How to use our meal calculator?
1. In the food menu, you will find a list of different food items, arranged alphabetically and for each food item, there are the measure used and the amount of different nutrients like carbohydrates, proteins and fats.
2. Browse the menu or search it for your food item, by using any part of the name in the search box. For example, you can search for "apple juice" by entering the word apple, the results will contain all food items composed of apple such as "apple juice", "apple pie", "Apples, Dried, Sulfured", ...etc. To display all food items, click on "show all".
3. Additionally, you can arrange the results according to thier contents of any nutrient in ascending or descending order by clicking on the corresponding column head.
4. When you find a food item and need to add it to your meal, click on "add food", this action will take you to your meal containing all of your added food items.
5. For each added food item in your meal select the quantity of measures of that item by choosing a value from the dropdown box under the first column "Qty".
6. In the last row, you will find the total amounts of all nutrients that are present in your meal. If you want to remove any food item at any time click on "remove food"
7. Now, you can close your meal and come again later one, you will find the same food items you selected in the last visit.
Facts about nutrients
On the average, to maintain desirable weight, adult males need about 2,700 calories per day and adult females need about 2,000 calories per day. However, the amount of calories required per day depend on your age, weight, hieght and daily activity. Use our daily calorie requirements calculator, to get it calculated automatically for you.
It is certain that if you want to lose weight, you must take in fewer calories than you burn. This means that you must either choose foods with fewer calories, or you must increase your physical activity, preferably both.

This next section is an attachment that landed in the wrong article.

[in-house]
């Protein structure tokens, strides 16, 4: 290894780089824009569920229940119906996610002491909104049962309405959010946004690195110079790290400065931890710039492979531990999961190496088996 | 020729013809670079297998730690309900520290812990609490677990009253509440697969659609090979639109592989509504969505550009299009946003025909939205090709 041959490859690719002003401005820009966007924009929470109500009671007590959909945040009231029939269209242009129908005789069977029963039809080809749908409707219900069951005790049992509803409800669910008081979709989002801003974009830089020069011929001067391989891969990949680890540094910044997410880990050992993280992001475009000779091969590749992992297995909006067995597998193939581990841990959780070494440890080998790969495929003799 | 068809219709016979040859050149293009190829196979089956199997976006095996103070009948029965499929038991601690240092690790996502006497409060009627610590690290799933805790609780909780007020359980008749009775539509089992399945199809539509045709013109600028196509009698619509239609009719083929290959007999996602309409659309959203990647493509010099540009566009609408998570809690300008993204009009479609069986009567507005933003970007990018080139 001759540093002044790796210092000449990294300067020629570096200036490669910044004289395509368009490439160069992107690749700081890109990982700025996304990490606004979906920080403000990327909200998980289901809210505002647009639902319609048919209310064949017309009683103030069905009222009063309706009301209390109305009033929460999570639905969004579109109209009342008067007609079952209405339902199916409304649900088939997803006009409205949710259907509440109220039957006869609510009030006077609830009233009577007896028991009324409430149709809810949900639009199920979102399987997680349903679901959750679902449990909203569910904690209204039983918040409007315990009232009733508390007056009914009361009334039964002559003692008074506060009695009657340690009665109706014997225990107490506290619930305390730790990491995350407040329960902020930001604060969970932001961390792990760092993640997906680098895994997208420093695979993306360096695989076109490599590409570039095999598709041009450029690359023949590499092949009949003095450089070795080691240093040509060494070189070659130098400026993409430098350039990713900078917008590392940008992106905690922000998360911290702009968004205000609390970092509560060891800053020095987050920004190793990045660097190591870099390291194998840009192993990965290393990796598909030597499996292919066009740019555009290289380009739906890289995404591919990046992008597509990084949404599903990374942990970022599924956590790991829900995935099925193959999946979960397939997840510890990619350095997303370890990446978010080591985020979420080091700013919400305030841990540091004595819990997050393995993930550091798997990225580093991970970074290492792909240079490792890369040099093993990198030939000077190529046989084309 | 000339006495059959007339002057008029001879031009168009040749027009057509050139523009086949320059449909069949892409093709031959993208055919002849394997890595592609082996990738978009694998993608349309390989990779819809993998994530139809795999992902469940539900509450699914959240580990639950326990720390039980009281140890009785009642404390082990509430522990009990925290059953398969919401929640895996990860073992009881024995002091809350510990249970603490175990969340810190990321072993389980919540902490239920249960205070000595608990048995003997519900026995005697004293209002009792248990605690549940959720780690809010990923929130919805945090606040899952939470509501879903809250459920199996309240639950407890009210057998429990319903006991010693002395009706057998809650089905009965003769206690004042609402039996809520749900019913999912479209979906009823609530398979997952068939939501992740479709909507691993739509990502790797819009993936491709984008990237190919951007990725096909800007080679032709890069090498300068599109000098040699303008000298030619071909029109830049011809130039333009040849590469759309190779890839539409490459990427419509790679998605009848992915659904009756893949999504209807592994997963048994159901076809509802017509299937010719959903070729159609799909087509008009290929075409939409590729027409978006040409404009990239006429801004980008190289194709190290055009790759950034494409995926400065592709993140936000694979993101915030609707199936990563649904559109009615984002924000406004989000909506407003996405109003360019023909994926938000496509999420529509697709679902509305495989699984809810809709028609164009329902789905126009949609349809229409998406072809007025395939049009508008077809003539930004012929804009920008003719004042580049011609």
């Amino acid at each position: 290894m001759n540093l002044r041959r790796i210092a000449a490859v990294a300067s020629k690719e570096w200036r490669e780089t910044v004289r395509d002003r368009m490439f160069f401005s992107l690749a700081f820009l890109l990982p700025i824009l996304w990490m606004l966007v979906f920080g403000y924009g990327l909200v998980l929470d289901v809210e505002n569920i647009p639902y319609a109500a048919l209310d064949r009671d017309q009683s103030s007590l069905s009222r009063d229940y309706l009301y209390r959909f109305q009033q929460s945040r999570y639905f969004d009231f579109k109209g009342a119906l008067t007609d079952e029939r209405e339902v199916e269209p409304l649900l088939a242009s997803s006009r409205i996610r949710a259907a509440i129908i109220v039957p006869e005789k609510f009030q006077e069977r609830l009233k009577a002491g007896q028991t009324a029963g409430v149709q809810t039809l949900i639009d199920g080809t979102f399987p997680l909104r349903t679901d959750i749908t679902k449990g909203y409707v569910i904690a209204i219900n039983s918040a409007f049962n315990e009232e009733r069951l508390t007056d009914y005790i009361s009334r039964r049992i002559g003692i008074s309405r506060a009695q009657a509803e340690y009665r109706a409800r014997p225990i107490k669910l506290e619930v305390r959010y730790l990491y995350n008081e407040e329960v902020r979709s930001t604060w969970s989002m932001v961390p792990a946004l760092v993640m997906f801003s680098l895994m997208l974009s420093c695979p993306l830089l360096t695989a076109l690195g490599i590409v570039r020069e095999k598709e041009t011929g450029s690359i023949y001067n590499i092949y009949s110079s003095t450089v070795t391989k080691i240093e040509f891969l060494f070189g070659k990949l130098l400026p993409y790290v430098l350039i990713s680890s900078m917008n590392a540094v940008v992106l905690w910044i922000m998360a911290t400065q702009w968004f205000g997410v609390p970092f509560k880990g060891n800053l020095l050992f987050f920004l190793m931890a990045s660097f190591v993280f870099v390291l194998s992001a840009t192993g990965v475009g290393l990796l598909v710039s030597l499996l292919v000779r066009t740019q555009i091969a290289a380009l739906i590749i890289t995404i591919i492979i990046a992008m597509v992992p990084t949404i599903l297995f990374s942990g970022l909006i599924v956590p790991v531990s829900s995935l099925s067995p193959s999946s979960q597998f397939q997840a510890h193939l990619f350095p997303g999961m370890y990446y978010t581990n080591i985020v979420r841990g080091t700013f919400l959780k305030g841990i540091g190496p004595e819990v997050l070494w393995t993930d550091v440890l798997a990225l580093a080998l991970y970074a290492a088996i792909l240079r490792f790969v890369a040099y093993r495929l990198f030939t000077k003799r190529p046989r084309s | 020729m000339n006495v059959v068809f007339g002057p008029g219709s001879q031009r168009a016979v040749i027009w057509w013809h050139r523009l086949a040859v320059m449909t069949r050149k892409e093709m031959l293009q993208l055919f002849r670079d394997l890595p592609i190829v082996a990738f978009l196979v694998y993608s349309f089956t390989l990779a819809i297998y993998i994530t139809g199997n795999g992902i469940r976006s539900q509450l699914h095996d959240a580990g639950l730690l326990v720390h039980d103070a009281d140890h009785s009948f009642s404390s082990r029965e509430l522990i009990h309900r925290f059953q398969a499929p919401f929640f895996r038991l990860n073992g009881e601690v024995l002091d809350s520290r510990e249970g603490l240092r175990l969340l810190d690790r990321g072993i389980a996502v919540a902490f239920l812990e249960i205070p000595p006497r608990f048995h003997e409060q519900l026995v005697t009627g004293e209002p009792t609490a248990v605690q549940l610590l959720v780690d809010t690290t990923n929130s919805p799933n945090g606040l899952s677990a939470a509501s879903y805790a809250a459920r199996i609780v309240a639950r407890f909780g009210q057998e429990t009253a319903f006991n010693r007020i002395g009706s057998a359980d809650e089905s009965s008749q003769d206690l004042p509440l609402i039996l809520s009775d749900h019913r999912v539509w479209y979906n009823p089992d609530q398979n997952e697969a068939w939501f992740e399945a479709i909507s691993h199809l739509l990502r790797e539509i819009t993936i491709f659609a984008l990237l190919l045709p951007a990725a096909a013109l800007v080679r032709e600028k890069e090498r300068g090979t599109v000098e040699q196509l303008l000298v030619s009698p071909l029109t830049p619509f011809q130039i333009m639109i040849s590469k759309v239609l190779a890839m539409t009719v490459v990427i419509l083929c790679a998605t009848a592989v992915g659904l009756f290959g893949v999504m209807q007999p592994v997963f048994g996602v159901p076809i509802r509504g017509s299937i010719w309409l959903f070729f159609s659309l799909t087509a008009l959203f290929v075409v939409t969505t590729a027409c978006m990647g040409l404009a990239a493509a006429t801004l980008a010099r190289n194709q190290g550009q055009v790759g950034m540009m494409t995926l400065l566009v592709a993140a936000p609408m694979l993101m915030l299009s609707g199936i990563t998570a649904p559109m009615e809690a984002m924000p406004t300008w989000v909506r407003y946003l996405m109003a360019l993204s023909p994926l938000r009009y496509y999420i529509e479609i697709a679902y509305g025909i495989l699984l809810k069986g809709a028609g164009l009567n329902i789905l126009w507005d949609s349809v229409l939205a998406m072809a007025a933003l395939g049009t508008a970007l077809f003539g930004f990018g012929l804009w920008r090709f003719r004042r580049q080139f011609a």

Carbohydrates, Proteins, and Fats
The recommended daily intakes of these nutrients are calculated as percentages of total calorie requirements. 55% of total calories should come from carbohydrates, 15% from proteins, and 30% from fats. Use our daily calorie requirements calculator to calculate the daily requirements of carbohydrates, proteins, and fats in terms of calories and grams per day.
Research shows that eating too many high-fat foods contributes to high blood cholesterol levels. This can cause hardening of the arteries, coronary heart disease and stroke. High-fat diets may also contribute to a greater risk for some types of cancer, particularly cancers of the breast and colon.
For adults with heart disease a diet of 20 percent or even 10 percent of calories from fat is advised.
Saturated fat is solid at room temperature. Saturated fat is the least healthy of all fats/lipids. It is linked to higher levels of cholesterol, heart disease, strokes and breast cancer.
Common sources of saturated fat include animal fats, butter, lard, red meat, cheese, cream and milk. Certain vegetable oils, like coconut and palm oil are also high in saturated fat.
It's worth remembering that the body can manufacture its own saturated fat so you don't actually need to include any saturated fat in your diet. Reducing saturated fat to less than 10 percent of calories (i.e. less than 1/3 of total fats should be saturated) will help you lower your blood cholesterol level. For the sake of your health and weight it is best avoided.
you can reduce the saturated fats in youe diet by using skim milk and low fat cheeses instead of whole milk and cheese. You can also use less fat, oil, butter, and margarine. At the table, use tub margarine instead of butter. Another way to cut down on fat is to drain and trim meats and take the skin off poultry. Simply reducing the total amount of fat we eat goes a long way toward reducing saturated fats.
Fats that help to lower blood cholesterol if used in place of saturated fats. However, unsaturated fats have a lot of calories, so you still need to limit them. There are two types: mono-unsaturated and polyunsaturated. Most (but not all!) liquid vegetable oils are unsaturated. (The exceptions include coconut, palm, and palm kernel oils.)
The American Heart Association recommends eating no more than 300 milligrams of cholesterol per day. But don't just look at the cholesterol contained in a food item. A product high in total fat or saturated fat can be an even bigger contributor to high blood cholesterol levels. For example, "cholesterol free" potato chips may be high in fat and may contribute to raising your cholesterol level, because high-fat foods cause the formation of cholesterol in the body, even if the food itself contains no cholesterol.